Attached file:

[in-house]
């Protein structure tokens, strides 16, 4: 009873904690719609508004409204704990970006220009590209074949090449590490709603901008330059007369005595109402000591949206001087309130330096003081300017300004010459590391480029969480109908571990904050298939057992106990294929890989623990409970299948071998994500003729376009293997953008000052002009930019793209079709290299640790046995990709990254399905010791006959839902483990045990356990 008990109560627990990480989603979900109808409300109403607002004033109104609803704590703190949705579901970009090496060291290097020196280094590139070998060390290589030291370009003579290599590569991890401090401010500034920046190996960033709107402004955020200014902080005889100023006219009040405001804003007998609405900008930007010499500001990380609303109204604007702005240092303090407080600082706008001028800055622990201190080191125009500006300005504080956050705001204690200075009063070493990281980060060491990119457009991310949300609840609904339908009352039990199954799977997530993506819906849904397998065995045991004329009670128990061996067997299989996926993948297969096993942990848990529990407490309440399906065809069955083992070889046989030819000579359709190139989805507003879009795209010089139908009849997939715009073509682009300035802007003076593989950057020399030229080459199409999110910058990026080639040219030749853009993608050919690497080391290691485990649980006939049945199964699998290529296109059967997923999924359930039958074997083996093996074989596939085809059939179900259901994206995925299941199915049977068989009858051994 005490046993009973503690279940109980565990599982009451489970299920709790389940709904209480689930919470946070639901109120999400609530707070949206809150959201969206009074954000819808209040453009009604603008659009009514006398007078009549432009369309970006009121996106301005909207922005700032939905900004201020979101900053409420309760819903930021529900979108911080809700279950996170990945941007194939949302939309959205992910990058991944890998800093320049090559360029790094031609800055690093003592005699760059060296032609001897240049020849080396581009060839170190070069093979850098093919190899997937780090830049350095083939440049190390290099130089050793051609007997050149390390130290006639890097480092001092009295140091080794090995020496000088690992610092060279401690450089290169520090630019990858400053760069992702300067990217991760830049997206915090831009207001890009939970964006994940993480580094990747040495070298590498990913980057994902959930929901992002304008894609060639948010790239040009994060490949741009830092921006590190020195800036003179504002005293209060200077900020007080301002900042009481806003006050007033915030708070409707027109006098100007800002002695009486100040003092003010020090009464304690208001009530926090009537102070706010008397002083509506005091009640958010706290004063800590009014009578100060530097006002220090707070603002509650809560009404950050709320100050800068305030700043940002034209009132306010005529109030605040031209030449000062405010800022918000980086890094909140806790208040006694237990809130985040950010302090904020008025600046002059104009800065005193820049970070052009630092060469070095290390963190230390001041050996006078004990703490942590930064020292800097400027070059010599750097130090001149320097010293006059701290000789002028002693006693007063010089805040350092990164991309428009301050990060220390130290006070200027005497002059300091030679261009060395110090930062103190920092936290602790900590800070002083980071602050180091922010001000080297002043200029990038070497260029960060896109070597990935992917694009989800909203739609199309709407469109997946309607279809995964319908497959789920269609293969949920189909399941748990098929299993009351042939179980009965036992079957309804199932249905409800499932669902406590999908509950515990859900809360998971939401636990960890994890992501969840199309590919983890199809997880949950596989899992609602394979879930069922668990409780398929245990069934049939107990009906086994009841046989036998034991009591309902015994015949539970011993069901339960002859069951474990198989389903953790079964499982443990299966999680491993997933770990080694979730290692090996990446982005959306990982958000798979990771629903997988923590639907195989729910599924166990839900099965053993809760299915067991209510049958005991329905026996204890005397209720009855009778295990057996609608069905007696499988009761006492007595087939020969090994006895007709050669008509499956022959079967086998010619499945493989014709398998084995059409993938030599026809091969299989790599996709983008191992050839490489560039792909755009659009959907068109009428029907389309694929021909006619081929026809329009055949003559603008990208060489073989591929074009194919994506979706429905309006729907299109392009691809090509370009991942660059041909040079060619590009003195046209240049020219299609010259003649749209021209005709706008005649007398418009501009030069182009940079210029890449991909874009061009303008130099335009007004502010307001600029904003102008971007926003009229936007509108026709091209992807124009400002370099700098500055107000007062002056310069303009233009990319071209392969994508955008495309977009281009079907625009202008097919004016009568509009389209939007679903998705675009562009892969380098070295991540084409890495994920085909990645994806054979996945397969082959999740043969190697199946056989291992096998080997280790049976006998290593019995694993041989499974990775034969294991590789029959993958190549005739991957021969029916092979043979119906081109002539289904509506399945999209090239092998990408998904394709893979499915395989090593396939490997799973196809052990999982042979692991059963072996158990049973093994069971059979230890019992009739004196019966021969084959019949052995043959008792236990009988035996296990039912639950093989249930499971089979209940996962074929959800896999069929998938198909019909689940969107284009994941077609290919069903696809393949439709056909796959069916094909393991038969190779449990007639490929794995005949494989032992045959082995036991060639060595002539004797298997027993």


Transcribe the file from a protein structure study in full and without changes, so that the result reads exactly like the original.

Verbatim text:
[in-house]
């Protein structure tokens, strides 16, 4: 009873904690719609508004409204704990970006220009590209074949090449590490709603901008330059007369005595109402000591949206001087309130330096003081300017300004010459590391480029969480109908571990904050298939057992106990294929890989623990409970299948071998994500003729376009293997953008000052002009930019793209079709290299640790046995990709990254399905010791006959839902483990045990356990 008990109560627990990480989603979900109808409300109403607002004033109104609803704590703190949705579901970009090496060291290097020196280094590139070998060390290589030291370009003579290599590569991890401090401010500034920046190996960033709107402004955020200014902080005889100023006219009040405001804003007998609405900008930007010499500001990380609303109204604007702005240092303090407080600082706008001028800055622990201190080191125009500006300005504080956050705001204690200075009063070493990281980060060491990119457009991310949300609840609904339908009352039990199954799977997530993506819906849904397998065995045991004329009670128990061996067997299989996926993948297969096993942990848990529990407490309440399906065809069955083992070889046989030819000579359709190139989805507003879009795209010089139908009849997939715009073509682009300035802007003076593989950057020399030229080459199409999110910058990026080639040219030749853009993608050919690497080391290691485990649980006939049945199964699998290529296109059967997923999924359930039958074997083996093996074989596939085809059939179900259901994206995925299941199915049977068989009858051994 005490046993009973503690279940109980565990599982009451489970299920709790389940709904209480689930919470946070639901109120999400609530707070949206809150959201969206009074954000819808209040453009009604603008659009009514006398007078009549432009369309970006009121996106301005909207922005700032939905900004201020979101900053409420309760819903930021529900979108911080809700279950996170990945941007194939949302939309959205992910990058991944890998800093320049090559360029790094031609800055690093003592005699760059060296032609001897240049020849080396581009060839170190070069093979850098093919190899997937780090830049350095083939440049190390290099130089050793051609007997050149390390130290006639890097480092001092009295140091080794090995020496000088690992610092060279401690450089290169520090630019990858400053760069992702300067990217991760830049997206915090831009207001890009939970964006994940993480580094990747040495070298590498990913980057994902959930929901992002304008894609060639948010790239040009994060490949741009830092921006590190020195800036003179504002005293209060200077900020007080301002900042009481806003006050007033915030708070409707027109006098100007800002002695009486100040003092003010020090009464304690208001009530926090009537102070706010008397002083509506005091009640958010706290004063800590009014009578100060530097006002220090707070603002509650809560009404950050709320100050800068305030700043940002034209009132306010005529109030605040031209030449000062405010800022918000980086890094909140806790208040006694237990809130985040950010302090904020008025600046002059104009800065005193820049970070052009630092060469070095290390963190230390001041050996006078004990703490942590930064020292800097400027070059010599750097130090001149320097010293006059701290000789002028002693006693007063010089805040350092990164991309428009301050990060220390130290006070200027005497002059300091030679261009060395110090930062103190920092936290602790900590800070002083980071602050180091922010001000080297002043200029990038070497260029960060896109070597990935992917694009989800909203739609199309709407469109997946309607279809995964319908497959789920269609293969949920189909399941748990098929299993009351042939179980009965036992079957309804199932249905409800499932669902406590999908509950515990859900809360998971939401636990960890994890992501969840199309590919983890199809997880949950596989899992609602394979879930069922668990409780398929245990069934049939107990009906086994009841046989036998034991009591309902015994015949539970011993069901339960002859069951474990198989389903953790079964499982443990299966999680491993997933770990080694979730290692090996990446982005959306990982958000798979990771629903997988923590639907195989729910599924166990839900099965053993809760299915067991209510049958005991329905026996204890005397209720009855009778295990057996609608069905007696499988009761006492007595087939020969090994006895007709050669008509499956022959079967086998010619499945493989014709398998084995059409993938030599026809091969299989790599996709983008191992050839490489560039792909755009659009959907068109009428029907389309694929021909006619081929026809329009055949003559603008990208060489073989591929074009194919994506979706429905309006729907299109392009691809090509370009991942660059041909040079060619590009003195046209240049020219299609010259003649749209021209005709706008005649007398418009501009030069182009940079210029890449991909874009061009303008130099335009007004502010307001600029904003102008971007926003009229936007509108026709091209992807124009400002370099700098500055107000007062002056310069303009233009990319071209392969994508955008495309977009281009079907625009202008097919004016009568509009389209939007679903998705675009562009892969380098070295991540084409890495994920085909990645994806054979996945397969082959999740043969190697199946056989291992096998080997280790049976006998290593019995694993041989499974990775034969294991590789029959993958190549005739991957021969029916092979043979119906081109002539289904509506399945999209090239092998990408998904394709893979499915395989090593396939490997799973196809052990999982042979692991059963072996158990049973093994069971059979230890019992009739004196019966021969084959019949052995043959008792236990009988035996296990039912639950093989249930499971089979209940996962074929959800896999069929998938198909019909689940969107284009994941077609290919069903696809393949439709056909796959069916094909393991038969190779449990007639490929794995005949494989032992045959082995036991060639060595002539004797298997027993």